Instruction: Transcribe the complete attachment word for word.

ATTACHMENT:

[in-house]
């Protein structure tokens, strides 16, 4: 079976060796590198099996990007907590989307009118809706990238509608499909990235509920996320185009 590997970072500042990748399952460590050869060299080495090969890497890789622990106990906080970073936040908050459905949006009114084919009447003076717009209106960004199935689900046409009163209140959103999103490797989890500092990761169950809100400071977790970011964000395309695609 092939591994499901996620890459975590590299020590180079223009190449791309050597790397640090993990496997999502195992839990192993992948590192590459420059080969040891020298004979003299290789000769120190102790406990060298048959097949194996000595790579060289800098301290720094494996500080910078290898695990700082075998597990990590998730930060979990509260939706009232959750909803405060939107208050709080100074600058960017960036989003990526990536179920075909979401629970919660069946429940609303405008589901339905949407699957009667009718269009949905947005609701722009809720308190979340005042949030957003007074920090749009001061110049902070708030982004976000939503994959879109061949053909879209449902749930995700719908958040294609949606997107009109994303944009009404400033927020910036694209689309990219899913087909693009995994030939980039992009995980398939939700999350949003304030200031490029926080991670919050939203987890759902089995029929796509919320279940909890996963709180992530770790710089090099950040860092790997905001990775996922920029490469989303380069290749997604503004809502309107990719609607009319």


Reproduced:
[in-house]
């Protein structure tokens, strides 16, 4: 079976060796590198099996990007907590989307009118809706990238509608499909990235509920996320185009 590997970072500042990748399952460590050869060299080495090969890497890789622990106990906080970073936040908050459905949006009114084919009447003076717009209106960004199935689900046409009163209140959103999103490797989890500092990761169950809100400071977790970011964000395309695609 092939591994499901996620890459975590590299020590180079223009190449791309050597790397640090993990496997999502195992839990192993992948590192590459420059080969040891020298004979003299290789000769120190102790406990060298048959097949194996000595790579060289800098301290720094494996500080910078290898695990700082075998597990990590998730930060979990509260939706009232959750909803405060939107208050709080100074600058960017960036989003990526990536179920075909979401629970919660069946429940609303405008589901339905949407699957009667009718269009949905947005609701722009809720308190979340005042949030957003007074920090749009001061110049902070708030982004976000939503994959879109061949053909879209449902749930995700719908958040294609949606997107009109994303944009009404400033927020910036694209689309990219899913087909693009995994030939980039992009995980398939939700999350949003304030200031490029926080991670919050939203987890759902089995029929796509919320279940909890996963709180992530770790710089090099950040860092790997905001990775996922920029490469989303380069290749997604503004809502309107990719609607009319």